I want to start this by being very clear: I really like Leica. They cop a lot of flak for their prices and their user base and demographic. Yes, they are expensive, but they are also fantastic cameras, singular, built to withstand time and adversity, and designed like works of art. If you have never used one, I urge you to see if you can try a model for a while to really understand why they have the cult following they do. I can't justify being in their ecosystem for the work I do, and they have priced me out of shooting with them for fun, but if I had more disposable income to throw around, I'd likely buy one. This isn't an article taking blind shots at Leica, I assure you. But, the release of their new M10-R has had a bit of an odd consequence.
The M10-R is for all intents and purposes, identical to the earlier entry in the M-Series, the M10-P, save for one important upgrade: the sensor is now 40.9 megapixels. All previous M10 body variants were 24 megapixels, so the gains here are massive. Furthermore, from early hands-on reviews and reports, the color performance and image quality are equal to or better than the old sensor. Now, as you might expect, it isn't cheap. The M10-R retails for $8,795, which if you are a Leica fan, is probably about what you'd expect, though maybe a touch higher. With the huge jump in resolution with what seems like no downsides, however, choosing the M10-R over the M10-P or original M10 (I'll exclude the M10 Monochrom as that is a singular body for a specific purpose) is an absolute no-brainer. That is, of course, unless the original M10 is now much cheaper.
Well, it isn't. Leica sees themselves as an aspirational, luxury camera brand (and I don't disagree with them), and so, this is where the quandary arises. The original M10 is objectively worse than the M10-R by quite some margin given the latter has a 70% increase in resolution. However, lowering the price of previous M10 models now that the M10-R has been released would damage the brand and the projected value of their products. They must retain the mystique and reputation they have built, and as a result, we are left with what I believe to be the camera which is the worst value for money of any camera currently on the market. The original M10 is $8,000 for a 24-megapixel sensor. This, I'm sure, is tactical to funnel photographers looking into the M-Series into forking out just an extra $300 to upgrade the sensor by 70%, but in isolation, the M10 price point is borderline comical. $8,000 for a 24-megapixel body with a single memory card slot, no GPS, and no IBIS. Yes, Leica isn't pitching its cameras against the rest of the mirrorless market, but either way, the M10 just became the worst deal there is.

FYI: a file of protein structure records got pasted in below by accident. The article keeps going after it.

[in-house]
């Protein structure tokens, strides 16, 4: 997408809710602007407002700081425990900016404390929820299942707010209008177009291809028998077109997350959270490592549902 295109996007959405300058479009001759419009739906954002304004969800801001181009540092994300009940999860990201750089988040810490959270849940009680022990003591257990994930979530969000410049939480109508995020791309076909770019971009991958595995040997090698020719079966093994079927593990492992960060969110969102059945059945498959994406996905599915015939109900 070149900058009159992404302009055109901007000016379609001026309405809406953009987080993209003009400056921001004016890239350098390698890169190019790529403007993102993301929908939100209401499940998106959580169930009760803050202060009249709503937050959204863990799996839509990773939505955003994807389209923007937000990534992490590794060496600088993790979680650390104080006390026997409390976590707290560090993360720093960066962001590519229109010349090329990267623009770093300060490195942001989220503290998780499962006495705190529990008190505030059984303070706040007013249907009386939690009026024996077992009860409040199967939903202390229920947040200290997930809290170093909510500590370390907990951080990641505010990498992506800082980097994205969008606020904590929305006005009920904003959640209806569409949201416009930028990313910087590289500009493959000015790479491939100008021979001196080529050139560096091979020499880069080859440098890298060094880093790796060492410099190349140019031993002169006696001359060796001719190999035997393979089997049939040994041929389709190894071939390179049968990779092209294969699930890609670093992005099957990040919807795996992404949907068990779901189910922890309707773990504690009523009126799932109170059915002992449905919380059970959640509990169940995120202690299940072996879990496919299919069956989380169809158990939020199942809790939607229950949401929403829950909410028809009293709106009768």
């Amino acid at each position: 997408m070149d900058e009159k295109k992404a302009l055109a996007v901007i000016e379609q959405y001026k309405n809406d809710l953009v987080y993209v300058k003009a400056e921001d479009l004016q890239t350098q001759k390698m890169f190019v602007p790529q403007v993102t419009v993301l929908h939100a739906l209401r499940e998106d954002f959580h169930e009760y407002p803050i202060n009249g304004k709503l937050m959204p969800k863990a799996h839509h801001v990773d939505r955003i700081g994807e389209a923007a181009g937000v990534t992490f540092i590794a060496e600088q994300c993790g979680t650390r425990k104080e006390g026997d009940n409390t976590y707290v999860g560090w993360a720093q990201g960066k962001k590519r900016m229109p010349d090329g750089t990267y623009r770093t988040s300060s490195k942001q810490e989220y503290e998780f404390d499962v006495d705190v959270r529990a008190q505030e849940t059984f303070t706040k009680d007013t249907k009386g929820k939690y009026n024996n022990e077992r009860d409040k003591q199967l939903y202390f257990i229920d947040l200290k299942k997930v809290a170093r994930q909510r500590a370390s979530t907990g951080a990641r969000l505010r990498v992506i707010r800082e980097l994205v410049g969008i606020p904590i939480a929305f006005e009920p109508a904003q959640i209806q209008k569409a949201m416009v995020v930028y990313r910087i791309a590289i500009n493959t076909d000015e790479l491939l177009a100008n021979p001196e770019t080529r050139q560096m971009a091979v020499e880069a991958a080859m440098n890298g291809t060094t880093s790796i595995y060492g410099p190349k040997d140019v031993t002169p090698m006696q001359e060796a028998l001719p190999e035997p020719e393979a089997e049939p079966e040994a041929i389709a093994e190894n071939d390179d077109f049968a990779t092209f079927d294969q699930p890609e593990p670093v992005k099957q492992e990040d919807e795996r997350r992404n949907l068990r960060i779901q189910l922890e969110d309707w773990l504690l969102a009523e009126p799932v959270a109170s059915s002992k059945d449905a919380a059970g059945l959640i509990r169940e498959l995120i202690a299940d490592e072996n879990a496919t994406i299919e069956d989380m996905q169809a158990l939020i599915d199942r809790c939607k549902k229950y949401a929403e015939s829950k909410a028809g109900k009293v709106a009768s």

Before I am rushed down by Leica fans, please re-read the first paragraph of this section. I have met with Leica at their offices in London several times, used multiple of their cameras, and spoken to everyone from their ambassadors through to their PR team, and I am truly a fan. There's no one else in the industry quite like them, and shooting with their cameras is an experience. The M10-R, I have no doubts, is right up there with some of the best cameras they've produced. But an unfortunate byproduct is that for as long as they're selling earlier M10 models brand new, they are the worst cameras in terms of value for money.
Which Camera Do You Think Is the Worst Value for Money?
What do you think? Am I wrong about the M10-R's predecessors? Is it wrong to even include them in this discussion? Is there a camera that's an even worse bang for your buck? Share your thoughts in the comments below.